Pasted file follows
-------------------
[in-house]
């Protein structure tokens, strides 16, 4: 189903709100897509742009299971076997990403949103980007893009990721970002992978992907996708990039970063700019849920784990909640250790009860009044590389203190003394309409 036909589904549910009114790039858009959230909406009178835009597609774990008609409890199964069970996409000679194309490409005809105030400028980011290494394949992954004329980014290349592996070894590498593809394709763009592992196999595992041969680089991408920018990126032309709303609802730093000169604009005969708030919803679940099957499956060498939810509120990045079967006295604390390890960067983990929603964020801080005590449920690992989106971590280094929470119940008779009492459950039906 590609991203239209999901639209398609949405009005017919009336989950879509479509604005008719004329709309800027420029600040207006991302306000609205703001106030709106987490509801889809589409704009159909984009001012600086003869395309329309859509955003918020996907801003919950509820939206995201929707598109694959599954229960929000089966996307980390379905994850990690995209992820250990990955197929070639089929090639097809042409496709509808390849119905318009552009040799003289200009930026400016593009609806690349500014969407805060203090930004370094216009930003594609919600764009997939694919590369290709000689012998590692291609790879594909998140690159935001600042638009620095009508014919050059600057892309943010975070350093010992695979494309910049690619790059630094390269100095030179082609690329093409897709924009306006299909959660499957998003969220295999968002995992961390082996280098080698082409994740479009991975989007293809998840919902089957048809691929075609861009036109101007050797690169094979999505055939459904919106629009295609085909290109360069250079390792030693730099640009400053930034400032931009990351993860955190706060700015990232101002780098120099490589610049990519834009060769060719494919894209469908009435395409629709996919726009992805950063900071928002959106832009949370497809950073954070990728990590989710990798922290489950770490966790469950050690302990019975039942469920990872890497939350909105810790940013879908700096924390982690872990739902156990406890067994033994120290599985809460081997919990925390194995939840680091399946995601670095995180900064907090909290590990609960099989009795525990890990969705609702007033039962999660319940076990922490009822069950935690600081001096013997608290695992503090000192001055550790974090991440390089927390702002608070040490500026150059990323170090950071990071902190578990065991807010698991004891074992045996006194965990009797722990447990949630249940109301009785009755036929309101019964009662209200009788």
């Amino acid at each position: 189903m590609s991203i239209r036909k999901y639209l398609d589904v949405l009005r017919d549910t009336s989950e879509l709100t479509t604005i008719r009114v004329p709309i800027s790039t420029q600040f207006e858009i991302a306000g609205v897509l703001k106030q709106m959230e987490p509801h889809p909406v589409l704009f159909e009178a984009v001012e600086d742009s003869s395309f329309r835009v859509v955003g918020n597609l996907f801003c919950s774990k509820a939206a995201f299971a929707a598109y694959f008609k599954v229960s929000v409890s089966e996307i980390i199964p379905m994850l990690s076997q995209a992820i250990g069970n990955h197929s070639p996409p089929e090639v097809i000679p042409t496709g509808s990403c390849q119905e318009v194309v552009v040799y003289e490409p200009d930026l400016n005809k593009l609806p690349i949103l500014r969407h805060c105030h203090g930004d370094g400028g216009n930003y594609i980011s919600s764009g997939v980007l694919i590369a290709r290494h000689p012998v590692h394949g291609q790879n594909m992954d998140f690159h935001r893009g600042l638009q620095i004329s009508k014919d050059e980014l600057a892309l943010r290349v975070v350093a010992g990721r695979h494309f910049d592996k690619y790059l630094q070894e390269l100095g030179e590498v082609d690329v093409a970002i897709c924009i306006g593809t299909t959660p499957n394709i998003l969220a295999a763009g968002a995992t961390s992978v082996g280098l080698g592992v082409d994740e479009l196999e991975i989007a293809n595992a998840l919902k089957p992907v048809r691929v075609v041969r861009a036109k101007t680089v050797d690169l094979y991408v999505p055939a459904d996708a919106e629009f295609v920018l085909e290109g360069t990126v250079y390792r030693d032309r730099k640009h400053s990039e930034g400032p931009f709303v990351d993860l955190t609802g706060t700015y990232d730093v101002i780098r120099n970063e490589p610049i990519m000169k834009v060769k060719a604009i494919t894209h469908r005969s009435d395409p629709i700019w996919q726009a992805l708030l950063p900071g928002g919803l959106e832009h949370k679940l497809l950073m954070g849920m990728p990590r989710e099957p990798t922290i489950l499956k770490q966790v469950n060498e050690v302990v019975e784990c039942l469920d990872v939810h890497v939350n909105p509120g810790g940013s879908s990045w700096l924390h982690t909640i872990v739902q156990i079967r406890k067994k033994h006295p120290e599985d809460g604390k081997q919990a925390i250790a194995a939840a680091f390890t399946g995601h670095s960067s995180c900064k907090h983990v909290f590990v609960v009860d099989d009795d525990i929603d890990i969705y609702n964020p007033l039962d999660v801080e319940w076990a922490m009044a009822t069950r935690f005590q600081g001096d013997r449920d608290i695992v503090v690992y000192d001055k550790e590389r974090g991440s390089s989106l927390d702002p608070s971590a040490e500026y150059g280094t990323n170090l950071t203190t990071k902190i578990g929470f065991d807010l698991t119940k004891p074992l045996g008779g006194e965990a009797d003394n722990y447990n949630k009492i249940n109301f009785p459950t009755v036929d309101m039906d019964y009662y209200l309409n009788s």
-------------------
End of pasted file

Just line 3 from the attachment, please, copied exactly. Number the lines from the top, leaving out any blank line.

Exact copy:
């Amino acid at each position: 189903m590609s991203i239209r036909k999901y639209l398609d589904v949405l009005r017919d549910t009336s989950e879509l709100t479509t604005i008719r009114v004329p709309i800027s790039t420029q600040f207006e858009i991302a306000g609205v897509l703001k106030q709106m959230e987490p509801h889809p909406v589409l704009f159909e009178a984009v001012e600086d742009s003869s395309f329309r835009v859509v955003g918020n597609l996907f801003c919950s774990k509820a939206a995201f299971a929707a598109y694959f008609k599954v229960s929000v409890s089966e996307i980390i199964p379905m994850l990690s076997q995209a992820i250990g069970n990955h197929s070639p996409p089929e090639v097809i000679p042409t496709g509808s990403c390849q119905e318009v194309v552009v040799y003289e490409p200009d930026l400016n005809k593009l609806p690349i949103l500014r969407h805060c105030h203090g930004d370094g400028g216009n930003y594609i980011s919600s764009g997939v980007l694919i590369a290709r290494h000689p012998v590692h394949g291609q790879n594909m992954d998140f690159h935001r893009g600042l638009q620095i004329s009508k014919d050059e980014l600057a892309l943010r290349v975070v350093a010992g990721r695979h494309f910049d592996k690619y790059l630094q070894e390269l100095g030179e590498v082609d690329v093409a970002i897709c924009i306006g593809t299909t959660p499957n394709i998003l969220a295999a763009g968002a995992t961390s992978v082996g280098l080698g592992v082409d994740e479009l196999e991975i989007a293809n595992a998840l919902k089957p992907v048809r691929v075609v041969r861009a036109k101007t680089v050797d690169l094979y991408v999505p055939a459904d996708a919106e629009f295609v920018l085909e290109g360069t990126v250079y390792r030693d032309r730099k640009h400053s990039e930034g400032p931009f709303v990351d993860l955190t609802g706060t700015y990232d730093v101002i780098r120099n970063e490589p610049i990519m000169k834009v060769k060719a604009i494919t894209h469908r005969s009435d395409p629709i700019w996919q726009a992805l708030l950063p900071g928002g919803l959106e832009h949370k679940l497809l950073m954070g849920m990728p990590r989710e099957p990798t922290i489950l499956k770490q966790v469950n060498e050690v302990v019975e784990c039942l469920d990872v939810h890497v939350n909105p509120g810790g940013s879908s990045w700096l924390h982690t909640i872990v739902q156990i079967r406890k067994k033994h006295p120290e599985d809460g604390k081997q919990a925390i250790a194995a939840a680091f390890t399946g995601h670095s960067s995180c900064k907090h983990v909290f590990v609960v009860d099989d009795d525990i929603d890990i969705y609702n964020p007033l039962d999660v801080e319940w076990a922490m009044a009822t069950r935690f005590q600081g001096d013997r449920d608290i695992v503090v690992y000192d001055k550790e590389r974090g991440s390089s989106l927390d702002p608070s971590a040490e500026y150059g280094t990323n170090l950071t203190t990071k902190i578990g929470f065991d807010l698991t119940k004891p074992l045996g008779g006194e965990a009797d003394n722990y447990n949630k009492i249940n109301f009785p459950t009755v036929d309101m039906d019964y009662y209200l309409n009788s």